Slana Beach is another breathtaker, where the lunar-like surface is especially prominent. Accessible by boat or bike from Metajna, this beach sits near the Pag Gate, which connects Pag Bay with the Velebit Channel. With a view looking north, enveloped by rugged and rocky cliffs and finely pebbled shore, Slana is a showstopper.
Last but not least, you can’t visit Pag without seeing Beritnica, not far from the town of Novalja. One of the most idyllic bays on the island, Beritnica is marked by three large rocks in its shallow sea. But this natural art installation isn’t all that’s worth visiting. Above Beritnica is the famous Stogaj cliff climbing rock, one of the most spectacular stone towers in the Adriatic!
What to do?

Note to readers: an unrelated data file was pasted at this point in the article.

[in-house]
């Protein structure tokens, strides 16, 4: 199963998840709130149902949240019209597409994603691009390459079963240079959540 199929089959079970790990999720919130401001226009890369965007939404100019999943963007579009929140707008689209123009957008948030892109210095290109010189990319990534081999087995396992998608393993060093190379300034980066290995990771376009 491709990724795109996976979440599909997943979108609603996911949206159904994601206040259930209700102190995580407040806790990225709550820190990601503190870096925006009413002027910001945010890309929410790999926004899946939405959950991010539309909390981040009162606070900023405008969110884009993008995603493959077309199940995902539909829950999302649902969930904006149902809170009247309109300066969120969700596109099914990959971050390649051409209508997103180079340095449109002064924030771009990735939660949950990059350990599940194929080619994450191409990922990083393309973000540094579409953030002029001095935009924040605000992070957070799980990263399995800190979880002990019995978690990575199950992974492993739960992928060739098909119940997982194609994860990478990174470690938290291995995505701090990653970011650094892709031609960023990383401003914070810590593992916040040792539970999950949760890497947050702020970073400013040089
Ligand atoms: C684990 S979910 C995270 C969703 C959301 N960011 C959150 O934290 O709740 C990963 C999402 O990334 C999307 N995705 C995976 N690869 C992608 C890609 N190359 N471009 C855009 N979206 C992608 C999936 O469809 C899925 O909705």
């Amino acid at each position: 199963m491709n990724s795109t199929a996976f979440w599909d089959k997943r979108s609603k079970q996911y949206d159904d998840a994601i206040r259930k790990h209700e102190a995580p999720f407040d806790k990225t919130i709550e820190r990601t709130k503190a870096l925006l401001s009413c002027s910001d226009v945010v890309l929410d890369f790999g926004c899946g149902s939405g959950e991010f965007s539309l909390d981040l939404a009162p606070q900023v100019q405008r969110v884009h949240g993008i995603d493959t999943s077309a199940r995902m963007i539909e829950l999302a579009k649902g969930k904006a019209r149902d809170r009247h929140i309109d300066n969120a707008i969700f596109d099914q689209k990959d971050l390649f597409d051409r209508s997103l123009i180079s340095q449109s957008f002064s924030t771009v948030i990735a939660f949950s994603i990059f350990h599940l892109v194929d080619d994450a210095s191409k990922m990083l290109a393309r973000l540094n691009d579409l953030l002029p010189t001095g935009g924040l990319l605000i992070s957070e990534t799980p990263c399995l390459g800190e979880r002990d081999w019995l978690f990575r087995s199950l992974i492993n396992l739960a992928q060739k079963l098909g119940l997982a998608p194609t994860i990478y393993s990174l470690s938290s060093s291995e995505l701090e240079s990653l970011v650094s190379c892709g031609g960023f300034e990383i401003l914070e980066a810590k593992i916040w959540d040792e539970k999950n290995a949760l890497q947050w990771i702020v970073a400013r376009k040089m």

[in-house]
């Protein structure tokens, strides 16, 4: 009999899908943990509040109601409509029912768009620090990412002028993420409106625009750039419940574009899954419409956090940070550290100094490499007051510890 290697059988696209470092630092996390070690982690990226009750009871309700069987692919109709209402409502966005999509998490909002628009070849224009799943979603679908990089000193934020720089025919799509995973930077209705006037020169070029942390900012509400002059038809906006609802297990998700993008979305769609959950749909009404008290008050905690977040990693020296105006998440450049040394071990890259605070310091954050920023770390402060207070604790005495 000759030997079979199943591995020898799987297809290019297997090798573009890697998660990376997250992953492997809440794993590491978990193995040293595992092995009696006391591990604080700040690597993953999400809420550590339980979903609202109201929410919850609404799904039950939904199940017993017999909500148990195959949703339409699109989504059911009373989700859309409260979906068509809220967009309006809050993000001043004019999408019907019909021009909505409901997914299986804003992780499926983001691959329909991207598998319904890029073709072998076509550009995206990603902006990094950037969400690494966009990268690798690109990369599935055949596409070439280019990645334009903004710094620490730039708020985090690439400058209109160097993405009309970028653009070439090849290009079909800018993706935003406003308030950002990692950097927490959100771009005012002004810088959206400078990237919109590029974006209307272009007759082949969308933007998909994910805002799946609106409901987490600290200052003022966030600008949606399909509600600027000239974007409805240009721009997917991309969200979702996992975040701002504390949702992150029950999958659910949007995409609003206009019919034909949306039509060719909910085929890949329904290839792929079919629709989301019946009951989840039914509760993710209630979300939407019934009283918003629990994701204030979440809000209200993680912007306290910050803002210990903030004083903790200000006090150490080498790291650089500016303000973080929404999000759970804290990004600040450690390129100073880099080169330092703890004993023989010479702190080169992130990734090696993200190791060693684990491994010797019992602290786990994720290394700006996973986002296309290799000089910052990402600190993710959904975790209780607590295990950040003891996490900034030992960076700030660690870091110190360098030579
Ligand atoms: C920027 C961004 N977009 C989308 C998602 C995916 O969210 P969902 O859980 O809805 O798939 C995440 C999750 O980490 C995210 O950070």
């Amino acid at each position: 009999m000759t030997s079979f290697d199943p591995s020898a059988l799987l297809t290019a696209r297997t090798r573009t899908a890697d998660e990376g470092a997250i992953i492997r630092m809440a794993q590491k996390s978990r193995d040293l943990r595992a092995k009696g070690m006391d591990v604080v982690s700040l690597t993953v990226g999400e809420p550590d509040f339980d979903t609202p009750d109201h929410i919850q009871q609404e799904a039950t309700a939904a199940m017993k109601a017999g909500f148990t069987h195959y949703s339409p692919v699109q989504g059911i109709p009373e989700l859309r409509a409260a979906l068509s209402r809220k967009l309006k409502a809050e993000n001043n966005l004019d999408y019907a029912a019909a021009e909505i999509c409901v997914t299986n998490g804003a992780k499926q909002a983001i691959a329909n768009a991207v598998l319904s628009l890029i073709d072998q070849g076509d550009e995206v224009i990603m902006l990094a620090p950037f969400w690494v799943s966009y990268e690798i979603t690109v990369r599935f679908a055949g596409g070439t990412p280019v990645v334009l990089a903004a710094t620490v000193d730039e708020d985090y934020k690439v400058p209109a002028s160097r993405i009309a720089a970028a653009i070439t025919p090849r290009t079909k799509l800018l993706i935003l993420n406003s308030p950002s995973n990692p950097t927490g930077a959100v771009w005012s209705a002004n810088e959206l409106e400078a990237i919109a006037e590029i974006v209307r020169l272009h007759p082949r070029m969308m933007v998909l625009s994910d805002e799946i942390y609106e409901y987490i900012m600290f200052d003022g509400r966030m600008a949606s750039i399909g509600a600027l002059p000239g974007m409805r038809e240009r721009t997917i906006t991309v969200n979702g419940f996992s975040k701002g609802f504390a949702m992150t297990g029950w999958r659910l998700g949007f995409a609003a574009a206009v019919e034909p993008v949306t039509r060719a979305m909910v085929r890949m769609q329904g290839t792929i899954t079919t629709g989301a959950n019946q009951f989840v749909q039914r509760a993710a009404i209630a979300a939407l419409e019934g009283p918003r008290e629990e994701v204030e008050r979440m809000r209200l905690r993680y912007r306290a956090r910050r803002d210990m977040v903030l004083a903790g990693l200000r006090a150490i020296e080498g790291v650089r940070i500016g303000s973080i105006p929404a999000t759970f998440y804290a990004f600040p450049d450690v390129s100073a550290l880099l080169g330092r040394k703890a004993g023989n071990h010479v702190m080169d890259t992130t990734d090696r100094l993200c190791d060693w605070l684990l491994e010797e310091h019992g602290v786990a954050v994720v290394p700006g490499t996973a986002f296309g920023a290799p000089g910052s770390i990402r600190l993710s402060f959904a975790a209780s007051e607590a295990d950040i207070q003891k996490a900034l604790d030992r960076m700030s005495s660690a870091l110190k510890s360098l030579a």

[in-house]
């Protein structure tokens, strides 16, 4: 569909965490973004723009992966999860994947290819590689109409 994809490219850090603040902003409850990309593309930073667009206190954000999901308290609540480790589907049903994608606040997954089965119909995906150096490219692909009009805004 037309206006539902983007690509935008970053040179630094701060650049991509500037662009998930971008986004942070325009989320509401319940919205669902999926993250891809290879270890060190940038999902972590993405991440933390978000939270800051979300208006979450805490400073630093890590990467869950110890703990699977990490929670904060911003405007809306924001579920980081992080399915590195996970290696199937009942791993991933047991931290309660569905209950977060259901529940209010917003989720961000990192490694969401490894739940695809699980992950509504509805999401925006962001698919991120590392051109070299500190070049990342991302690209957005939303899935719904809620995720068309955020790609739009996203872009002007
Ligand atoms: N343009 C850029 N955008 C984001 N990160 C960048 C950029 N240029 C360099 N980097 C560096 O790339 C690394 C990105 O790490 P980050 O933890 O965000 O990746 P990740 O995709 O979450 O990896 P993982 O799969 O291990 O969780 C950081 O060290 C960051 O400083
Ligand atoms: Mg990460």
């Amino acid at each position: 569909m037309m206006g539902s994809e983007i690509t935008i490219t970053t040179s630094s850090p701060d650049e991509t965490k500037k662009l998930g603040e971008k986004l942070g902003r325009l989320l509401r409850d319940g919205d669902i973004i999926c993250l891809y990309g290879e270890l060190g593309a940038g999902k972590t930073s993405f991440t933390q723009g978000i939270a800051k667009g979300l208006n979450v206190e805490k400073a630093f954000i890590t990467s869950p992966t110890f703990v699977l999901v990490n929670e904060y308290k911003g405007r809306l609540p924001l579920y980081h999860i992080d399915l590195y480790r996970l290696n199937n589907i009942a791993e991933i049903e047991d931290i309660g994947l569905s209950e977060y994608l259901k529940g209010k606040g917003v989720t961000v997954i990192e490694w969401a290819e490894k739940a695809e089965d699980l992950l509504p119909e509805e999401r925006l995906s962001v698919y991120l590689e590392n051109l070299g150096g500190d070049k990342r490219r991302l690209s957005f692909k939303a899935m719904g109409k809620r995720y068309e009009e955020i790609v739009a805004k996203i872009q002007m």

As we mentioned earlier, Pag is quite famous worldwide thanks to a few particular symbols that have given the island international fame. The first of which is most important - its cheese.
Pag cheese, or Paški sir as we call it in Croatia, is the island’s ultimate culinary brand. But this cheese isn’t like any other. It’s unique in that it is made exclusively from the milk of Pag sheep and sea salt that sweeps over from Velebit and onto the island's vegetation. Namely, the native Pag sheep feast on this salted vegetation, producing unique milk that forms into Pag cheese. You’ll find many small family farms around the island selling this delicacy, while one of the more memorable experiences on the island is visiting the multi-awarded Gligora Cheese Factory in the town of Kolan. Not only do you learn about the factory’s story and the ins and outs of Pag cheese, but you get a tour of the production facility and the cheese cellar and the chance to taste and buy these favorite products!